Peaceful Relations at the Parliament of the World’s Religions By Clare Sartori
At the 1993 Parliament of the World’s Religions (PWR) in Chicago, I first heard Thich Nhat Hanh ask, “What is our capacity to enjoy peace?” Seventeen years later, I continue to ask the question of myself, my clients, and my students.
The PWR gathers people practicing in various spiritual traditions around the world in order to deepen mutual understanding. The gatherings are informational and inspirational. And while “talk” is the base root of the word parliament, participants make consistent and conscientious efforts to fi ways to “walk the talk.” Many seek to act upon the life-affirming goals and teachings received throughout the week.
Taking part in the parliaments with my husband, Art, has been a great learning and sharing experience. Since I heard Thay’s question in 1993, I have attended the three subsequent PWRs: in Cape Town, Barcelona and most recently, Melbourne. The December 2009 Melbourne Parliament included an exhibit entitled “Sacred Sites, Sacred Solidarity.” The display featured posters of sanctuaries, shrines, holy cities, and sacred mountains in many faith traditions. Each site was or is threatened by environmental or political attacks.
The Engaged Buddhism poster featured Bat Nha monastery and included a summary of recent events. Standing at the exhibit, I collected over 200 signatures to send to U.S. White House officials, the European Parliament, the Association of Southeast Asian Nations, and the Consul General in Hanoi. The signatures represented over nineteen faiths and fourteen countries. A Vietnamese man living in Australia thanked me profusely and photographed me with the Bat Nha poster for a journal article for Vietnamese Catholics in Australia. The Mindfulness Practice Communities of Australia collaborated to produce a pamphlet on the Bat Nha monastics that circulated through the week. The pamphlet included Plum Village contact information and the helpbatnha. org website.
Wearing my Tiep Hien Order brown jacket during the Parliament was an honor and a responsibility. I was careful to walk mindfully throughout the day. A few other Order members were present and it was gratifying to connect. I also felt supported by the presence of Buddhist practitioners and people from other spiritual traditions.
An Obama administration representative came to hear what people of various faiths felt were the most pressing issues. He said he’s a Buddhist who gained a lot from Thich Nhat Hanh. He was well informed about Bat Nha and discouraged by the response from the Vietnamese government. He claimed the government had been trying to cast the situation in terms of inter-Buddhist rivalries, but that was clearly a false perception.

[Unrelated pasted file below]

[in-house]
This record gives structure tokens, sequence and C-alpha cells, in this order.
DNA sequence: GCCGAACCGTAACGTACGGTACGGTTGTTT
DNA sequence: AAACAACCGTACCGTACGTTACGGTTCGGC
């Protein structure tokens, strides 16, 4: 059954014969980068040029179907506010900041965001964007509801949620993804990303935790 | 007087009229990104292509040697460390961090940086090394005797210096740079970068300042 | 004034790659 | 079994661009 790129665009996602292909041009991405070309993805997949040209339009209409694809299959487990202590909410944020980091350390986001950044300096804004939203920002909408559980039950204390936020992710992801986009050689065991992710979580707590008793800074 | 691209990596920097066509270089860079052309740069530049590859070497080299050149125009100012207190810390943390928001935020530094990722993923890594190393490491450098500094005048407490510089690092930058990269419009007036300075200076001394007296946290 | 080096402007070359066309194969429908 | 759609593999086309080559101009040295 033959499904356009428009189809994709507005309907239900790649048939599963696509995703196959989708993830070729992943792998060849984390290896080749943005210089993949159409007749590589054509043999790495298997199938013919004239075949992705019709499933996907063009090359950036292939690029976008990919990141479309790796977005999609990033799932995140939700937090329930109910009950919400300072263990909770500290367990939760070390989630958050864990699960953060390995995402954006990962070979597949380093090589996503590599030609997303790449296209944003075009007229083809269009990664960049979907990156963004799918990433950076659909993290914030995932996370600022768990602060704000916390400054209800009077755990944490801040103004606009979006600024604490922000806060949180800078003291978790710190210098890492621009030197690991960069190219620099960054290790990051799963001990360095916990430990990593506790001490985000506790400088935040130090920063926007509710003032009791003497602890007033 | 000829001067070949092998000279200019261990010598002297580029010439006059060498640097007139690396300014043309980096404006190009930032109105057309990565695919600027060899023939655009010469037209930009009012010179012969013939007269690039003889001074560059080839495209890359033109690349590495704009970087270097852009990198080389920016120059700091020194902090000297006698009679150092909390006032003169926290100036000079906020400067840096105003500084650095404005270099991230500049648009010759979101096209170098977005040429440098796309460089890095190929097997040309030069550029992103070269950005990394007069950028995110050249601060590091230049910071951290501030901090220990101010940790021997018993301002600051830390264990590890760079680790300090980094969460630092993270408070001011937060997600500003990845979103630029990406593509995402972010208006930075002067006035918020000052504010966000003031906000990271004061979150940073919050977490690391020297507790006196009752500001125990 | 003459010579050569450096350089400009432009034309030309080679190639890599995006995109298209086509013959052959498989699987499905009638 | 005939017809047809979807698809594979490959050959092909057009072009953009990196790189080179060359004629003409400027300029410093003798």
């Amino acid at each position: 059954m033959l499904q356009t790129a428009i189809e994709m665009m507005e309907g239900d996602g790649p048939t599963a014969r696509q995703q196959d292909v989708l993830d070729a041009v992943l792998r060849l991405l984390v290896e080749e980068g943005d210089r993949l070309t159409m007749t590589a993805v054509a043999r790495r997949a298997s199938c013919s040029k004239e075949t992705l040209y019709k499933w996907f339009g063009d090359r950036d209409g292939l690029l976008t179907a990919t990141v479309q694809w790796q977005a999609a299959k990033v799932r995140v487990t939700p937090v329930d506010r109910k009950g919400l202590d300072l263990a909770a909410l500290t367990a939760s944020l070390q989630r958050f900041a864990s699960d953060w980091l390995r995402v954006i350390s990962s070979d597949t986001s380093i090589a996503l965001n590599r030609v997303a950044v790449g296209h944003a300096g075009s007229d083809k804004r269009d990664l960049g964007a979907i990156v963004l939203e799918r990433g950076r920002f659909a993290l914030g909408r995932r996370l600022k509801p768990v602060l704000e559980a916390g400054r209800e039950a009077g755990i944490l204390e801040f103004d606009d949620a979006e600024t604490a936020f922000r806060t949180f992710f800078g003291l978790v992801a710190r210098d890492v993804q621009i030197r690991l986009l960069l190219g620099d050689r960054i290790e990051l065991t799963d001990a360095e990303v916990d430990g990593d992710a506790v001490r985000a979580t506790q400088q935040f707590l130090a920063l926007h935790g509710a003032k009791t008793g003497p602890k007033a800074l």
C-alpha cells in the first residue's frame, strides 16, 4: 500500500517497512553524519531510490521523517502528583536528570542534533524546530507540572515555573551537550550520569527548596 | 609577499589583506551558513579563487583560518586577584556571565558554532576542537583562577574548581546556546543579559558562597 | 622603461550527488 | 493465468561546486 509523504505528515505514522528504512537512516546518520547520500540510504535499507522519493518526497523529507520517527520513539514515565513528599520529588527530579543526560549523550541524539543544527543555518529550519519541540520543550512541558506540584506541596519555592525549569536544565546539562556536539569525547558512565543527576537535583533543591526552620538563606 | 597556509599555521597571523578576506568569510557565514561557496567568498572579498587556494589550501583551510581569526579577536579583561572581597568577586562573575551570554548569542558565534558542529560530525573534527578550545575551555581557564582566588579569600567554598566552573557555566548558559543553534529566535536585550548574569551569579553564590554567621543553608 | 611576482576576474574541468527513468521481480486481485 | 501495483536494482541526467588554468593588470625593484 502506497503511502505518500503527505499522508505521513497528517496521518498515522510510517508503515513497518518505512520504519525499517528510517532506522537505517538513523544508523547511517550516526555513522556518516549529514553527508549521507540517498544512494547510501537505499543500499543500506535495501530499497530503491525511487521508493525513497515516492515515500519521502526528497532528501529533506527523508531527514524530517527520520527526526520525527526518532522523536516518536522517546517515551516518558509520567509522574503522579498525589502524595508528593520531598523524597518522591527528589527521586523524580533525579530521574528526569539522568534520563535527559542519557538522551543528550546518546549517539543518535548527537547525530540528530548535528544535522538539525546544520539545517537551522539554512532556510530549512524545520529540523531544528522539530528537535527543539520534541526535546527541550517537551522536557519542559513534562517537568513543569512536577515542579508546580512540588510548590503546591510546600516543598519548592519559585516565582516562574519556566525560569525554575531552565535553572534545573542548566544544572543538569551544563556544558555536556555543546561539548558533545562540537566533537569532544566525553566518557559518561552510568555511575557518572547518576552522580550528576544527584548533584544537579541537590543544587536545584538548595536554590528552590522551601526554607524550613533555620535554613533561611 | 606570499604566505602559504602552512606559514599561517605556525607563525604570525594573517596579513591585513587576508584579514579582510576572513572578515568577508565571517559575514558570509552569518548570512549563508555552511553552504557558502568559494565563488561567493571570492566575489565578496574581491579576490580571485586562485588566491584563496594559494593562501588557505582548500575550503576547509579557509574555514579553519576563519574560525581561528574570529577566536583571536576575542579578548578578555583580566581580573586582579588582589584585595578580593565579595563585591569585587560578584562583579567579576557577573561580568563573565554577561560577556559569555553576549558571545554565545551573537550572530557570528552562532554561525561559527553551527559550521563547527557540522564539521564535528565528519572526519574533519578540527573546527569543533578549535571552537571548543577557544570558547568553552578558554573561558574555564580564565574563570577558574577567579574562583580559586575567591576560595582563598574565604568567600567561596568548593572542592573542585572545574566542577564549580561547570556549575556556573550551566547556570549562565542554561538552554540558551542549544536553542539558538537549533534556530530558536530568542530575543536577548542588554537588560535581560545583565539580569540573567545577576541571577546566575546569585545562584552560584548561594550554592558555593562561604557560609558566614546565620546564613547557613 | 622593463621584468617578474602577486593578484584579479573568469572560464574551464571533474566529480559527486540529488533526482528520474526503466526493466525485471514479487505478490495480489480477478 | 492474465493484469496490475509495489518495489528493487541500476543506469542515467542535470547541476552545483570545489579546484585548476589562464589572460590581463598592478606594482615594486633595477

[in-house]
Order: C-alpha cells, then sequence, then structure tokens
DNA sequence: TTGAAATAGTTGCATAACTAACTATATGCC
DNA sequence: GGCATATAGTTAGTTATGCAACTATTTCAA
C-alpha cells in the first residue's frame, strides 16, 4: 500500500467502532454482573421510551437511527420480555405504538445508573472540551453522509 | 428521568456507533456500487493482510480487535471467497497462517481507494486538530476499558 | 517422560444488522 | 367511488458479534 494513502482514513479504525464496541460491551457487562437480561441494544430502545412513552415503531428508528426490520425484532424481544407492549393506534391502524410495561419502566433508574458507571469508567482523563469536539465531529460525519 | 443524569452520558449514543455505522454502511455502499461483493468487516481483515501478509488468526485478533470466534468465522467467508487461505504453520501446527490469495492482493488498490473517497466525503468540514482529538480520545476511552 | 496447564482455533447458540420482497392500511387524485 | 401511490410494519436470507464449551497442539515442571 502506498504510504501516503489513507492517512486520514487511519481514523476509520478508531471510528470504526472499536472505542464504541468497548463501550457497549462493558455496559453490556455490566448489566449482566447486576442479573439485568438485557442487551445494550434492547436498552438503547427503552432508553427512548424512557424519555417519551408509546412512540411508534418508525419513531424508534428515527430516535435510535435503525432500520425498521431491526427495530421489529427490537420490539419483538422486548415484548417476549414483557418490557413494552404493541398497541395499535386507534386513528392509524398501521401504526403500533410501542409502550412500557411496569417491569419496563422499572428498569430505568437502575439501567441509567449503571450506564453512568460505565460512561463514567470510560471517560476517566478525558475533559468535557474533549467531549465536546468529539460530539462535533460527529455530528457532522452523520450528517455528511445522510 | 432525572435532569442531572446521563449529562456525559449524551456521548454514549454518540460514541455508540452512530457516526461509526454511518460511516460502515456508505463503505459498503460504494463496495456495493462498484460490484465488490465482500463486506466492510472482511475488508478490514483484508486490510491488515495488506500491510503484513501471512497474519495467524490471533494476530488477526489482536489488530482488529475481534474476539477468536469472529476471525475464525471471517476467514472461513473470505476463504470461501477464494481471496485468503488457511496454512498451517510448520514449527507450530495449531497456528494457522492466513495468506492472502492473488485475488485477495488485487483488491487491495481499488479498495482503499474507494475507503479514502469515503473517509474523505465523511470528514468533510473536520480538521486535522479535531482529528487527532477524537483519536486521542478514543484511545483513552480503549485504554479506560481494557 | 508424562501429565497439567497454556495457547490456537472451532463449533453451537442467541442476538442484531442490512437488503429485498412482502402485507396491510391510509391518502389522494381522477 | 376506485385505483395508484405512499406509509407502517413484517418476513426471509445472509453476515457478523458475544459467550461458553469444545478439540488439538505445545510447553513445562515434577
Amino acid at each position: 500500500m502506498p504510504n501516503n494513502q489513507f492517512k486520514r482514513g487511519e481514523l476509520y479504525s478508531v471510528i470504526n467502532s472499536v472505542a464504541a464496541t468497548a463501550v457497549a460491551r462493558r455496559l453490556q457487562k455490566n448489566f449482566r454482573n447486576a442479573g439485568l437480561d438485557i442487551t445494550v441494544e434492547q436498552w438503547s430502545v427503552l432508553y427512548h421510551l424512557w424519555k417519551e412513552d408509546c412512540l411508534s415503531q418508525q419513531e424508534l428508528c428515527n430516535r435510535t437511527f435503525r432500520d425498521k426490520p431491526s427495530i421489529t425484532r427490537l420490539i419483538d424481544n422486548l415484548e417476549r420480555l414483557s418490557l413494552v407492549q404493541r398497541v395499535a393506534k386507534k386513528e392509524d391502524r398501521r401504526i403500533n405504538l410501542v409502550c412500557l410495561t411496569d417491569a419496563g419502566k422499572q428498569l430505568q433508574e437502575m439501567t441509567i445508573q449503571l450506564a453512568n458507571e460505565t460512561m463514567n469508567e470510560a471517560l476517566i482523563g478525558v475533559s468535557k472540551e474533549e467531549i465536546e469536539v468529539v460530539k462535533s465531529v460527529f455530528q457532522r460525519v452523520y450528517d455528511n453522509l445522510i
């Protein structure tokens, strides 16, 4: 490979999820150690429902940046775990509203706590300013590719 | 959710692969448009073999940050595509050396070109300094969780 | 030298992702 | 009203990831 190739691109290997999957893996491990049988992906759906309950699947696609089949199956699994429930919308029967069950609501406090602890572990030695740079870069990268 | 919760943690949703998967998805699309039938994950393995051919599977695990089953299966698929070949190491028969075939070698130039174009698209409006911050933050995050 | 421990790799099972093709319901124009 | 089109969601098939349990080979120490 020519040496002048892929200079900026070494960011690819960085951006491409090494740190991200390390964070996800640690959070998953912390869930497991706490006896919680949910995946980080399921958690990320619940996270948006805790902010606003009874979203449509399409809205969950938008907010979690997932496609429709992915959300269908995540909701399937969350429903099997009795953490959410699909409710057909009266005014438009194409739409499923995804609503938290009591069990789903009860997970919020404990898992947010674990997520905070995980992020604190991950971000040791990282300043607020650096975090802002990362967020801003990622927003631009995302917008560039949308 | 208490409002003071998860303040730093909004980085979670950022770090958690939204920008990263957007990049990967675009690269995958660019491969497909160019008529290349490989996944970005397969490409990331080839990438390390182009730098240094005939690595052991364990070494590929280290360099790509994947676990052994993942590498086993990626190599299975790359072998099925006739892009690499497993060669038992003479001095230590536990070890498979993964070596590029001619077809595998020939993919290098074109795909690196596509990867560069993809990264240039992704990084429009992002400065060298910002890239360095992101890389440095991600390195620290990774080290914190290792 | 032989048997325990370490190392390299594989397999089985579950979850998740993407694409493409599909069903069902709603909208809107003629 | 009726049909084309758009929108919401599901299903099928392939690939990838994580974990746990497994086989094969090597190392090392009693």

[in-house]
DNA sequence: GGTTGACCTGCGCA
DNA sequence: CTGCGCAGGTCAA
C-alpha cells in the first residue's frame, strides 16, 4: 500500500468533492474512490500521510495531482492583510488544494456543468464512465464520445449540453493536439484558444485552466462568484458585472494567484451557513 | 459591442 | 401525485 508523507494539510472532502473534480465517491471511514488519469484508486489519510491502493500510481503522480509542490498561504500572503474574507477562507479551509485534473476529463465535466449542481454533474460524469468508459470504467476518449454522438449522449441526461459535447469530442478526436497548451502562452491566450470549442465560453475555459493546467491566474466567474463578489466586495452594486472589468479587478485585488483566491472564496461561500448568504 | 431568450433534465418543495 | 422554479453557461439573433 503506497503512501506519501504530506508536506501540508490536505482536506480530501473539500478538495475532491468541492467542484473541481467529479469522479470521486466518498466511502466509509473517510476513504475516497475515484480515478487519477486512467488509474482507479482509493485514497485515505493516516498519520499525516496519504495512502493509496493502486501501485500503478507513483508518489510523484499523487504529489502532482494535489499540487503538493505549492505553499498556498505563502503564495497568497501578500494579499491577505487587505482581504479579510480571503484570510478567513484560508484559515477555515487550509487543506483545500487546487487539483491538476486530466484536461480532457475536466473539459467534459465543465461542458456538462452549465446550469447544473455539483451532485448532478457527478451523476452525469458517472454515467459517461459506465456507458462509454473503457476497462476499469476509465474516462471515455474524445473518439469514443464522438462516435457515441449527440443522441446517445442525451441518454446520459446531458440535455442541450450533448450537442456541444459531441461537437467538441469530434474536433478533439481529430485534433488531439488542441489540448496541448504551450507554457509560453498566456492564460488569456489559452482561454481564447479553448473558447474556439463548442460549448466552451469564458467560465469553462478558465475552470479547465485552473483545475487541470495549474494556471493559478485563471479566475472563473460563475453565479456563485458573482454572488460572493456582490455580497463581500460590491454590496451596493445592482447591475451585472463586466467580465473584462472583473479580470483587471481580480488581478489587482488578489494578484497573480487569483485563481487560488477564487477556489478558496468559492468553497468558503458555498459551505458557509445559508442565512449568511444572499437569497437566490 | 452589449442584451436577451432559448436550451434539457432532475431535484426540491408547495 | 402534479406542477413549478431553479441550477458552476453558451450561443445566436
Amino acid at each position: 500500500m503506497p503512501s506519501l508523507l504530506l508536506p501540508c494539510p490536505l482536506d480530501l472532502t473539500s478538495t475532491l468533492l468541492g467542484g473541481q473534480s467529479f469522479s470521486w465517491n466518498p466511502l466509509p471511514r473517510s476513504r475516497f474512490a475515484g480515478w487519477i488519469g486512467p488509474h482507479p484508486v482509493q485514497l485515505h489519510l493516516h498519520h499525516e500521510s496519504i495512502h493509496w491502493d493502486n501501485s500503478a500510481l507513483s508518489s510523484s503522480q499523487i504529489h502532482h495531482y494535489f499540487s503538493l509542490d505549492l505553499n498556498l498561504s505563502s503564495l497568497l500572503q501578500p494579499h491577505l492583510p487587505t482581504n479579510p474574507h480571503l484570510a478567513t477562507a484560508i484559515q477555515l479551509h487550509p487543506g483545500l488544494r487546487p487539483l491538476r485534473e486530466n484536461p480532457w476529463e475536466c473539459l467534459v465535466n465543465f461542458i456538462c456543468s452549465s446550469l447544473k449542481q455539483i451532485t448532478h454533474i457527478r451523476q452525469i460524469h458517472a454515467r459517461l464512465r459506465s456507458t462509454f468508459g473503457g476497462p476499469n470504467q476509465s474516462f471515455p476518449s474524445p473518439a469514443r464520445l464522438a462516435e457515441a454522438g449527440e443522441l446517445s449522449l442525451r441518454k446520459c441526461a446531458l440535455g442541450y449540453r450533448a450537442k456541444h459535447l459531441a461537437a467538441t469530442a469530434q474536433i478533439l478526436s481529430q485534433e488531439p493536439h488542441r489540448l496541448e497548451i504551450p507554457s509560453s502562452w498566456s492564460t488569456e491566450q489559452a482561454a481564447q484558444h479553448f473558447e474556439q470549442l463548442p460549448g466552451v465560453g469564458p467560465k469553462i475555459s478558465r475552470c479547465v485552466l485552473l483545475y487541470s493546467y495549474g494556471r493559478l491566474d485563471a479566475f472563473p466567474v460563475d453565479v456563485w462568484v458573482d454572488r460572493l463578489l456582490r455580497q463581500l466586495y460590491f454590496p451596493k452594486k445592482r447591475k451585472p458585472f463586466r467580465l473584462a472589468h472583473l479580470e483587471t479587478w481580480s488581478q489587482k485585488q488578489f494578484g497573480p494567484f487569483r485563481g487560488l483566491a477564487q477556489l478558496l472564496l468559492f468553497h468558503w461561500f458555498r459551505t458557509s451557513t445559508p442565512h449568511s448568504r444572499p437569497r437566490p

After one talk, I met a Buddhist nun, the Reverend Guo Cheen, who was eager to discuss Bat Nha. She became instrumental in organizing a discussion of possible actions to support the peaceful monks and nuns being harassed. Reverend Cheen facilitated the session and follow-up actions by posting the Bat Nha petition and Thay’s koan on websites for The Compassionate Action Network and Peace Next.
The Bat Nha discussion followed a recorded talk by Thay, addressed to parliamentarians and those planning to attend the Copenhagen Climate Change summit. We were delighted when Brother Phap Kham joined the group. We were also joined by a young Buddhist monk from another tradition who lived in Vietnam and had been harassed by the religious police. Brother Phap Kham began our meeting with singing, then offered the latest news. He said that the monastics would appreciate our expressions of spiritual solidarity and prayers. The next morning, a gentleman from our group, Hal, created a YouTube video (http://www.vimeo. com/8115448) that the monastics could see in Vietnam. The video includes individual expressions of spiritual support for the monastics, beautiful images, and loving verses of hope and comfort. When Hal asked some Vietnamese if they would like to be in the video, they looked quite fearful. They explained they didn’t want to risk losing their visas to return to Vietnam.
Every day outside the Parliament, a group of people stood with signs saying their brand of truth was the only truth. The first day I passed them, my shoulders rose in an involuntary defensive stance. I became aware of my breath, smiled, then dropped my shoulders. I frequently practiced metta along my walks. The last day, I walked over to the people holding the banner and spoke with them. We were able to find some common ground and maintain mutual respect. My heart had truly widened; I felt much compassion for them and gratitude to Thay and for the circumstances that brought me to this practice.
The title “Unified Buddhist Church” is so much more meaningful to me following my experience in Melbourne. Interfacing with people of various traditions is an example of how we can practice interbeing, learning from others as we allow the Dharma to flower within our presence. Like many practitioners, I remain connected to my root tradition. I attend a weekly gathering at a church in our home community in Rhode Island. The gathering includes ministers and lay people from various Christian faiths, all engaged in social justice issues. They have welcomed learning about Buddhist practices such a non-dualistic thinking, nonattachment to views, awareness of suffering, mindful speech and deep listening. Because the monastics of Bat Nha are not permitted to practice together in Vietnam, they are present within me as I practice and I believe they smile as I forge harmonious relationships with people who have different views.